I figured out the twist in THE SIXTH SENSE purely by accident. Not so much UNBREAKABLE, because it felt like a non-reveal; SIGNS was so dumb that it crept past me. With THE VILLAGE, I analyzed the hell out of every frame, every line of dialogue, and nailed it right away, as soon as we saw dates on tombstones. As a result, I got antsy, waiting for it to end so I could see whether or not I was right. I sat there, going over everything that was happening, locking the pieces together to see if they fit with my hypothesis. When it was over, I felt irritated, because I knew it was a well-made film, I knew it had great performances, and I knew Shyamalan had — as usual — created a multi-layered story with a pretty impressive Serling-esque ending. The problem? I’d missed all of that, being too busy playing Sherlock Holmes instead.
And believe me, the film has merit. Plenty of it. The frame literally drips with atmosphere, the village being a place of perpetual November, of grey skies and cold winds. This environment is the key to the mystery of THE VILLAGE, as Shyamalan plays Rod Serling’s greatest trick on the audience: he presents you with a scenario and forces you to accept it at face value without question. Remember that old TWILIGHT ZONE episode “The Invaders?” The one with Agnes Moorhead as an old woman who’s besieged by tiny alien spacemen? Or how about “Eye of the Beholder,” about the bandaged-swathed woman getting plastic surgery because she’s so hideous? Those episodes, and their out-of-left-field resolutions, are the templates for THE VILLAGE. Shyamalan does Serling, Matheson and Beaumont proud; but his failure is that we’re looking for the gimmick rather than being lured into it. Because we’re expecting to be fooled, because we’re expecting the unexpected, we never have the opportunity to fully buy into the characters or situations, which is tragic considering the tremendous skill employed in this (and all of his early films).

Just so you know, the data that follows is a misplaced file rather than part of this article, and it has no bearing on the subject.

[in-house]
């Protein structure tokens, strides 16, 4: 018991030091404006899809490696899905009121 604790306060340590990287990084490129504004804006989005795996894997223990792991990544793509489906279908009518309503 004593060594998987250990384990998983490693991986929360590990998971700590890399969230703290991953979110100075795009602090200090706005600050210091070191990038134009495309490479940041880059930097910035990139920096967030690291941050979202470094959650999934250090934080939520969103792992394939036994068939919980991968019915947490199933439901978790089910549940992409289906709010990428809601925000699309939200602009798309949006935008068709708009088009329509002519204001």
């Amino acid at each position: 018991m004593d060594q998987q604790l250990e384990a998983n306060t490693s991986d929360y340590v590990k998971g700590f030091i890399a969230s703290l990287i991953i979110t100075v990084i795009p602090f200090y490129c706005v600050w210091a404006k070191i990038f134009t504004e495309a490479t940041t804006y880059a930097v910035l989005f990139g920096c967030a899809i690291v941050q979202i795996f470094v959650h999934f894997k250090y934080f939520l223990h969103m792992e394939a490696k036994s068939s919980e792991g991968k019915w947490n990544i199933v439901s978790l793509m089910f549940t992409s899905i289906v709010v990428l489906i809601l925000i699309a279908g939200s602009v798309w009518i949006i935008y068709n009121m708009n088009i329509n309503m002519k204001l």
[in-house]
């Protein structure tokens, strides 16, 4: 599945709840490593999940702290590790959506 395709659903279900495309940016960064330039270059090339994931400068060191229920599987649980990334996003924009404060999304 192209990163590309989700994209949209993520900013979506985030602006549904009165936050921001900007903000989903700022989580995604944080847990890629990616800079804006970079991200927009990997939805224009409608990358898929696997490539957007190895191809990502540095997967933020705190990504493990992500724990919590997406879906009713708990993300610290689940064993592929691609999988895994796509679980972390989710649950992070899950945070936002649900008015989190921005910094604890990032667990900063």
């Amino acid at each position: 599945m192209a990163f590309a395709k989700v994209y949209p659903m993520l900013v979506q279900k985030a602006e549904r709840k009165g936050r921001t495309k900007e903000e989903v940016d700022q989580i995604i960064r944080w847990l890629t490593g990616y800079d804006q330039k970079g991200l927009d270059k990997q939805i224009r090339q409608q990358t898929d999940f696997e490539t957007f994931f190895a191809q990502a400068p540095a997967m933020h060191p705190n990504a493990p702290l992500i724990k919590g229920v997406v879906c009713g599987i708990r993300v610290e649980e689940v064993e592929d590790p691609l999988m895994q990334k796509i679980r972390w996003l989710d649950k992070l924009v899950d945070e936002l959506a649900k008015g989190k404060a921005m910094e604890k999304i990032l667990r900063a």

I know what you’re thinking: If he liked it, why is he so negative about it? So he figured out the ending. Big deal! Well, to me, it is a big deal. The fact is, THE VILLAGE is easily one of the better films on Shyamalan’s resume, and it had the potential to give me a considerable amount to chew on once the credits rolled. Society. Belief systems. There’s a lot going on there. Shyamalan is evolving as a film maker, and one can only assume that his future works will continue to grow in quality and entertainment value.
And that’s precisely why it kills me that a storyteller so talented unravels his own narrative mysteries by allowing us to anticipate them. THE VILLAGE is a layered and well-executed film; but because the only movies Shyamalan seems interested in making are of this sort, he diminishes the impact for which he strives. No matter how well he plots his story and no matter how effective the twist may be, if the audience is looking for it, they’re going to be too distracted to be entertained by the storyteller’s prowess. That, my friends, is the greatest twist of them all.
*Until SPIDER-MAN: HOMECOMING, that is – the reveal that Toomes is Liz’s Dad got a big reaction from the audience during the three screenings I attended.
Erik Kristopher Myers (aka ekm)